Arguments that there's "no evidence" for President Trump's claims ignore the very large quantity of evidence allegedly already gathered by his legal team. However, that alleged evidence has not yet been tested in court. We don't know yet whether some or all of it is relevant and material and competent. That remains to be seen.
There are also many reports in the news media - both mainstream and fringe - that are speculative and unproven. It's dangerous to point to such reports as evidence unless they're corroborated by trustworthy sources and/or other information. For example, there have been widespread reports (like this one, for example) that US "armed forces" raided the "offices" or "data center" of an electoral services company, Scytl, in Frankfurt, Germany. Those reports do not appear to be true. The company has issued a formal statement denying them, and no US agency has confirmed them. (Besides, the United States has no legal jurisdiction in Germany. If a raid was to be conducted there, it would be carried out by German agencies, with the US at best in some sort of consultative or advisory role. What's more, the US armed forces have no law enforcement role except inside our borders, and even then only in support of legitimate law enforcement agencies, unless martial law has been declared.)
Another factor in this particular case is time. The presidential election and its aftermath are governed by a timetable determined by the US constitution and laws derived from it. There won't be sufficient time to examine, test and admit (or reject) much evidence before everything is overtaken by the press of events. Thus, any court case applying for that timetable to be suspended or overturned is going to have to provide very strong evidence, that can be quickly tested against the rules, in support of its case. Failing such evidence, the application cannot succeed. We can expect the other side to do its best to disqualify such evidence on the basis that it can't be tested timeously, and/or that it fails the tests outlined above.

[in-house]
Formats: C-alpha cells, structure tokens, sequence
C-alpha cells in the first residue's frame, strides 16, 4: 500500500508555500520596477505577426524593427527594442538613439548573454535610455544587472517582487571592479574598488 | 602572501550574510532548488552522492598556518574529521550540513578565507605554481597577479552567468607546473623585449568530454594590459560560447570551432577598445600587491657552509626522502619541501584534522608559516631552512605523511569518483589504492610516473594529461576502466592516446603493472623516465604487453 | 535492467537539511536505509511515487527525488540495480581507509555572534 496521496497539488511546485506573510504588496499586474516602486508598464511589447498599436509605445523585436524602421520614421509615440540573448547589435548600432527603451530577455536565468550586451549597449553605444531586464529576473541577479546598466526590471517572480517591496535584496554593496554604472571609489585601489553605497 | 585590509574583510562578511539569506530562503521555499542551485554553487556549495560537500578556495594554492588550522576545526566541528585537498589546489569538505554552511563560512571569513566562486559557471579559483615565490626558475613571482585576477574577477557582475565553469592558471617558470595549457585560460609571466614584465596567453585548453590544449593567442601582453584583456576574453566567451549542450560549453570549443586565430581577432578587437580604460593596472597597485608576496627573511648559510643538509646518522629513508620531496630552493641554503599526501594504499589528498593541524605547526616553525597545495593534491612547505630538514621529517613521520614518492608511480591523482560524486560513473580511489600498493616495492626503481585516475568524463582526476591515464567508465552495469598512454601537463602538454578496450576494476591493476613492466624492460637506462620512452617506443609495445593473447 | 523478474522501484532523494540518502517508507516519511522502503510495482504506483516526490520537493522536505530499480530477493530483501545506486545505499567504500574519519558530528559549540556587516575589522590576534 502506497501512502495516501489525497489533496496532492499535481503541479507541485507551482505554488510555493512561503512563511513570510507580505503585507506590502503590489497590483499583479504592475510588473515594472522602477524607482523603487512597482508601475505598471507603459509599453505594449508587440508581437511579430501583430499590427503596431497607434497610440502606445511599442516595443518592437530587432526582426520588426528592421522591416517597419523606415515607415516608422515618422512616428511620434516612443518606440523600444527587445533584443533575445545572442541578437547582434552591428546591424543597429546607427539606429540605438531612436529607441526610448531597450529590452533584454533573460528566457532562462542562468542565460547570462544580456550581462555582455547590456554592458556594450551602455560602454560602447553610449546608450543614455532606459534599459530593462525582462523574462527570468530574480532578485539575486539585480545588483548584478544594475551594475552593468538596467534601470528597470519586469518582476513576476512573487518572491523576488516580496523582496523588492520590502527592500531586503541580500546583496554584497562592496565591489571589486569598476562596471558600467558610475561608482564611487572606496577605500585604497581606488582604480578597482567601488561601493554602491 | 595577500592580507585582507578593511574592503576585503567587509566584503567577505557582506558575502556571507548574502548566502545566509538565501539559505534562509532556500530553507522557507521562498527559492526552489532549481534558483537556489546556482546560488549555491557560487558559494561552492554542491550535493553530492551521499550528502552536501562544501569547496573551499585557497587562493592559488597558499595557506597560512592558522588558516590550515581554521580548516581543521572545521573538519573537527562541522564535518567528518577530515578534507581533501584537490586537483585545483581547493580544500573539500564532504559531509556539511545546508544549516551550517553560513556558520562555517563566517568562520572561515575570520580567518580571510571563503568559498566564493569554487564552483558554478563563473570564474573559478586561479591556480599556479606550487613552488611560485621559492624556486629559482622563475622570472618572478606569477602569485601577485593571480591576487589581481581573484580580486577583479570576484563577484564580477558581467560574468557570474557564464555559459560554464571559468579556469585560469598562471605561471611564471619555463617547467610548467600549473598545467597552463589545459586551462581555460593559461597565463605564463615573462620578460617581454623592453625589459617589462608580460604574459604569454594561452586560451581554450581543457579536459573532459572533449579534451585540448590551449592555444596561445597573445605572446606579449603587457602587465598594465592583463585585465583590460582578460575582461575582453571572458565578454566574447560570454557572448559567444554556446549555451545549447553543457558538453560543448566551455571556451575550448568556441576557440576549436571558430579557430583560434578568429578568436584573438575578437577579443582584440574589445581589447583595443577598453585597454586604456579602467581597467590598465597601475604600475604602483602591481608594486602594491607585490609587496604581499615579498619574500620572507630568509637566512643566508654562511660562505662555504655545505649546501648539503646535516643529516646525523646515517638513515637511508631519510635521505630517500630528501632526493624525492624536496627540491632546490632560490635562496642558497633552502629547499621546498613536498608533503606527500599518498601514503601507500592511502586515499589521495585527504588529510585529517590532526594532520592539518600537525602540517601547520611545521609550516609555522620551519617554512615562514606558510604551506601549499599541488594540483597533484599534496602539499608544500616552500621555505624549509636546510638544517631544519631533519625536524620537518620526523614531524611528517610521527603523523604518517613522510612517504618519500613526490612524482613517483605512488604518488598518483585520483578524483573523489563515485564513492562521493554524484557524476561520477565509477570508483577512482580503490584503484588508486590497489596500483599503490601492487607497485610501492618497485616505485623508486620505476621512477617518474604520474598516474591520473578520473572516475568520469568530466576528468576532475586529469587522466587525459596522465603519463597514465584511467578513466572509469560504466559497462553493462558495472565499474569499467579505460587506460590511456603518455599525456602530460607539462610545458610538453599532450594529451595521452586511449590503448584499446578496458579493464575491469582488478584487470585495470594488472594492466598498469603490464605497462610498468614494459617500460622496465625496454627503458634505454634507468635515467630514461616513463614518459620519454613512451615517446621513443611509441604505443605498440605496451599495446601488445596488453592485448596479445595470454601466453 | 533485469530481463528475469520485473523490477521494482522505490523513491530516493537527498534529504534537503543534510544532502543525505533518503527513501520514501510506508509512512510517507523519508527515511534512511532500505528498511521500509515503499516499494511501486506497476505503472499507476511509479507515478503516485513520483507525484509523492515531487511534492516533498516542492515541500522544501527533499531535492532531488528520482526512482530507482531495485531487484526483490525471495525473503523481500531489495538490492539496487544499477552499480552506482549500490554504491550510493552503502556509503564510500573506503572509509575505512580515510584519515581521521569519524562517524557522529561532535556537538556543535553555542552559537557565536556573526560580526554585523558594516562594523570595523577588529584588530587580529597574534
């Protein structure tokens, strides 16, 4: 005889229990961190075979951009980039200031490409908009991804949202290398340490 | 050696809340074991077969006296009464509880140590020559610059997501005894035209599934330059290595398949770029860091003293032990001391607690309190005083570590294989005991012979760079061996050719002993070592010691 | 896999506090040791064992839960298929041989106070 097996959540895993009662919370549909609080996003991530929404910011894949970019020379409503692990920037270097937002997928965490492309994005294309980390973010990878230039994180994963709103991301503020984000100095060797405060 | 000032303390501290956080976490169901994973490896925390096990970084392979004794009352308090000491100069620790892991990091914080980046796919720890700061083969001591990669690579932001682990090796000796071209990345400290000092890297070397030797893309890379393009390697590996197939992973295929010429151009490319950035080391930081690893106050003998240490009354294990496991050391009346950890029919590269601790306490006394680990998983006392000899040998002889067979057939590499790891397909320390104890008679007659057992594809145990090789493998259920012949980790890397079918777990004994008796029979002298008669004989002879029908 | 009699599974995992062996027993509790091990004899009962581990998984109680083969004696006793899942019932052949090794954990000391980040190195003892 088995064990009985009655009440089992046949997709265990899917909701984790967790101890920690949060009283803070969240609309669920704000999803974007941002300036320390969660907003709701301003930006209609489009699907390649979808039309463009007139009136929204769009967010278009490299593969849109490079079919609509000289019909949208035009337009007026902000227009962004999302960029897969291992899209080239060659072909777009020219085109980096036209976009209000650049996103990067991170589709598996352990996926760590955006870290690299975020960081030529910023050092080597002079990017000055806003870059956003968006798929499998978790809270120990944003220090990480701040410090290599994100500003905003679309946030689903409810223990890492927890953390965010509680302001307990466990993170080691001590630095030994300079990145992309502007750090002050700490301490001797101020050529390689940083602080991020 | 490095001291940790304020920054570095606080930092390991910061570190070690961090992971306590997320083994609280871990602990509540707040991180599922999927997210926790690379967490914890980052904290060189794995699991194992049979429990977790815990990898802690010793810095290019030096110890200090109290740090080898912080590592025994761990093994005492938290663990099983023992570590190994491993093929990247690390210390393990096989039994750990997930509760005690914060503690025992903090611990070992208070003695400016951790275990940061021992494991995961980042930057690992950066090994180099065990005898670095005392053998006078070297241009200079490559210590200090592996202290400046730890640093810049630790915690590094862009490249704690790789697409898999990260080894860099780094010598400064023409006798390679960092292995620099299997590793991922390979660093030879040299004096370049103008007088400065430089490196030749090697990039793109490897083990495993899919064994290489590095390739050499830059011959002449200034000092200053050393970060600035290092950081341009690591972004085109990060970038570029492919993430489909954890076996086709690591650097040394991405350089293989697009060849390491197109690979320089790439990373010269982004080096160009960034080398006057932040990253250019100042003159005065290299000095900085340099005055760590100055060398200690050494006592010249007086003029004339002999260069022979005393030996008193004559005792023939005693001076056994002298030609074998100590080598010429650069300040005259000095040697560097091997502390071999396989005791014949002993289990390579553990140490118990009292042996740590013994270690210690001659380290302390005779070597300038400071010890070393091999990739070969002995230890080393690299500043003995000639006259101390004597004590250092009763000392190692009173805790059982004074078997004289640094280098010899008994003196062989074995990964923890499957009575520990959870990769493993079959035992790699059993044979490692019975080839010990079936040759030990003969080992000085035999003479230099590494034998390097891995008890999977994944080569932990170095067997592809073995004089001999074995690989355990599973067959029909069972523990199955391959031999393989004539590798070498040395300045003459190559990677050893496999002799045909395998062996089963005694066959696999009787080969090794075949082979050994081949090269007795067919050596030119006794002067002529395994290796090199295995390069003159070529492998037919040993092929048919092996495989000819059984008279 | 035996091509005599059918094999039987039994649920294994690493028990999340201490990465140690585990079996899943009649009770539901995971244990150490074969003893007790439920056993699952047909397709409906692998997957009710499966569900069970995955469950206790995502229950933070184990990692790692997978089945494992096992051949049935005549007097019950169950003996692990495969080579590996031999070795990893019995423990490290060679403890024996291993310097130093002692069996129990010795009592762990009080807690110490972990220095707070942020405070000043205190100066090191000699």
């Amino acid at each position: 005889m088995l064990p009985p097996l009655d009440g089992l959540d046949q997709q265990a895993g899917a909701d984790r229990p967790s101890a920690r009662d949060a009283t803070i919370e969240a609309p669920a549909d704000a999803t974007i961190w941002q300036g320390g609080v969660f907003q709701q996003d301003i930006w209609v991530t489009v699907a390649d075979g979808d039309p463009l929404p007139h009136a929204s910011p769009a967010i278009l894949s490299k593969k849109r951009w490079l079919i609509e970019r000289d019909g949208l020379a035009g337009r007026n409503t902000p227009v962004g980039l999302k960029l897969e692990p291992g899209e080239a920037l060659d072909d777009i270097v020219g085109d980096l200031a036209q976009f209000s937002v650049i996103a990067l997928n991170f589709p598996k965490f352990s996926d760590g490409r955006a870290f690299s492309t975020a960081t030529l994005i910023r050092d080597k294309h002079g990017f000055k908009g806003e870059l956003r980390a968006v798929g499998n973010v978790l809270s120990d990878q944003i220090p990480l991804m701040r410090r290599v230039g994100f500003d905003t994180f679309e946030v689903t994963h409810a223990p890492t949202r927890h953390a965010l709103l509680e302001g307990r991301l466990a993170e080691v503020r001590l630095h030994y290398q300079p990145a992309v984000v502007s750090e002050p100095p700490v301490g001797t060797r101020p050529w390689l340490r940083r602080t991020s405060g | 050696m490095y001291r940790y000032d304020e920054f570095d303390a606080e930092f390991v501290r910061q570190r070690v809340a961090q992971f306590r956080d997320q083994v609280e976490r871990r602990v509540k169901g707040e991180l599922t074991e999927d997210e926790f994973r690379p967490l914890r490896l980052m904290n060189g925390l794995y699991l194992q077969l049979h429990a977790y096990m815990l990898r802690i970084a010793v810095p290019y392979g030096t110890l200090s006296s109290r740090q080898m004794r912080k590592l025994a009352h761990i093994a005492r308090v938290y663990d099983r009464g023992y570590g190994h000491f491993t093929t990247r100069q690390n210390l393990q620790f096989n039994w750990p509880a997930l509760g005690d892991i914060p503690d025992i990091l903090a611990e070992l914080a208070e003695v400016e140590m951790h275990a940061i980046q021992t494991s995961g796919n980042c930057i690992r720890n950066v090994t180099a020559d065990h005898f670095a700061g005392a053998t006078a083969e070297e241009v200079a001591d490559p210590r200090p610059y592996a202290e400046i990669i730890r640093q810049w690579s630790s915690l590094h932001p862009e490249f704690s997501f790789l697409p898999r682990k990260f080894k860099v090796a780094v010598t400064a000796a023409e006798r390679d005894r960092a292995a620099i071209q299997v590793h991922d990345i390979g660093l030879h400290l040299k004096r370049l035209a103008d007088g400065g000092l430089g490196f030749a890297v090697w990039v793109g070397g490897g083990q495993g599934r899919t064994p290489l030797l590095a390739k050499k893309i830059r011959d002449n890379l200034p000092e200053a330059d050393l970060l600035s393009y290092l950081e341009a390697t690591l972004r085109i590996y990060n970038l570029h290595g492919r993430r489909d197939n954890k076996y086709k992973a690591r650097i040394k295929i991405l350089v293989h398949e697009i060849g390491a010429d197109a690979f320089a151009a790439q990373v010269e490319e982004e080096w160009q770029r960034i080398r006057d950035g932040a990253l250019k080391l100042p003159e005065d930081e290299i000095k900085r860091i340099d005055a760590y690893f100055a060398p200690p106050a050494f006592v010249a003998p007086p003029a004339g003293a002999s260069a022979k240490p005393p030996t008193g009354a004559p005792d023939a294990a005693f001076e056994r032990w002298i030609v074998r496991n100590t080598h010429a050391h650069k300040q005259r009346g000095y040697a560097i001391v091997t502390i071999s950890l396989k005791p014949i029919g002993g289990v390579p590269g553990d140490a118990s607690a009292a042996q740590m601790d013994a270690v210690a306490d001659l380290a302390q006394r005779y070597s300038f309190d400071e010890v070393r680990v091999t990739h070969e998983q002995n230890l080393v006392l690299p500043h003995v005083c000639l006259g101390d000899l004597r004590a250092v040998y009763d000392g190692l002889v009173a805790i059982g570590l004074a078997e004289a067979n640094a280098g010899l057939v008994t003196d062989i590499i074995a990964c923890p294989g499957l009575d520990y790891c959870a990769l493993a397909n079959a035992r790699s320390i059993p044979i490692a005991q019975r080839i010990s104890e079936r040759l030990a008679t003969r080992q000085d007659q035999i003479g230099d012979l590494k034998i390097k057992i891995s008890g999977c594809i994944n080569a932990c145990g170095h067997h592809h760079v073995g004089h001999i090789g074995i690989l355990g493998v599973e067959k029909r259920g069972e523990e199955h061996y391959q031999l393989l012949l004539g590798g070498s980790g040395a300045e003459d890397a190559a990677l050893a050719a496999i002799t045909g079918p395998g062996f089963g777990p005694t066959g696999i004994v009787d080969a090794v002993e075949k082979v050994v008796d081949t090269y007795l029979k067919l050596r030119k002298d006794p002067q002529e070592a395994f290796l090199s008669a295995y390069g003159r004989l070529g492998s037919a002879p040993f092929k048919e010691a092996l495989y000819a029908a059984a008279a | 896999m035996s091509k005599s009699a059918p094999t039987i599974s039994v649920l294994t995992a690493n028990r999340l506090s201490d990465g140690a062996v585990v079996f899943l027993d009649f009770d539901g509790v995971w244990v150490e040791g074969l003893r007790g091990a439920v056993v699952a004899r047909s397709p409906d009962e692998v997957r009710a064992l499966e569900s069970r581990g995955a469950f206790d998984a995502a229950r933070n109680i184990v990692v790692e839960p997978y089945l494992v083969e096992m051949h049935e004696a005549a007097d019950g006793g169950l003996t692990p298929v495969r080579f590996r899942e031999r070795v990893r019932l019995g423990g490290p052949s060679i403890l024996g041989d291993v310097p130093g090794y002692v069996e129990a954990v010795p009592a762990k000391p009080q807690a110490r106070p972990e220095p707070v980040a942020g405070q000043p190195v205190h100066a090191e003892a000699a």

This is why state courts probably won't be the ultimate venue for this issue to be decided. They may come to a conclusion regarding events in their state, but that can't be applied to the nation as a whole. In the same way, federal courts will refuse to intervene unless it can be clearly demonstrated that the issue affects more than one state, and is therefore (at least potentially) national in scope. That's probably going to require state courts in at least two states to find in favor of President Trump's campaign, and/or for evidence to be provided to federal court that proves electoral fraud is a real, demonstrable problem that affects the results of the election nationwide. That's a tall order.
Can it be done? Can President Trump prove his case? Right now, I'd say the odds are against him. His legal team have to overcome enormous obstacles to prove that electoral fraud happened. They must produce relevant, material and competent evidence that can be tested and found admissible in court. What's more, they have to do so in time for the issue to be judged before the electoral timetable overtakes them.
On the other hand, members of his legal team sound confident. Rudi Giuliani has said he's "never seen an election case with half this evidence of fraud". Sidney Powell "told Lou Dobbs of Fox Business that she is going to 'release the Kraken,' and that she 'can hardly wait to put forth all the evidence we have collected on Dominion'."
As one who believes the statistical evidence that electoral fraud has corrupted the results of the 2020 Presidential election, I hope Mr. Giuliani's and Ms. Powell's confidence is not misplaced. However, they don't have to convince me. They have to convince state and federal courts . . . and that's going to be a very tough job. In a few weeks, we'll know how they did.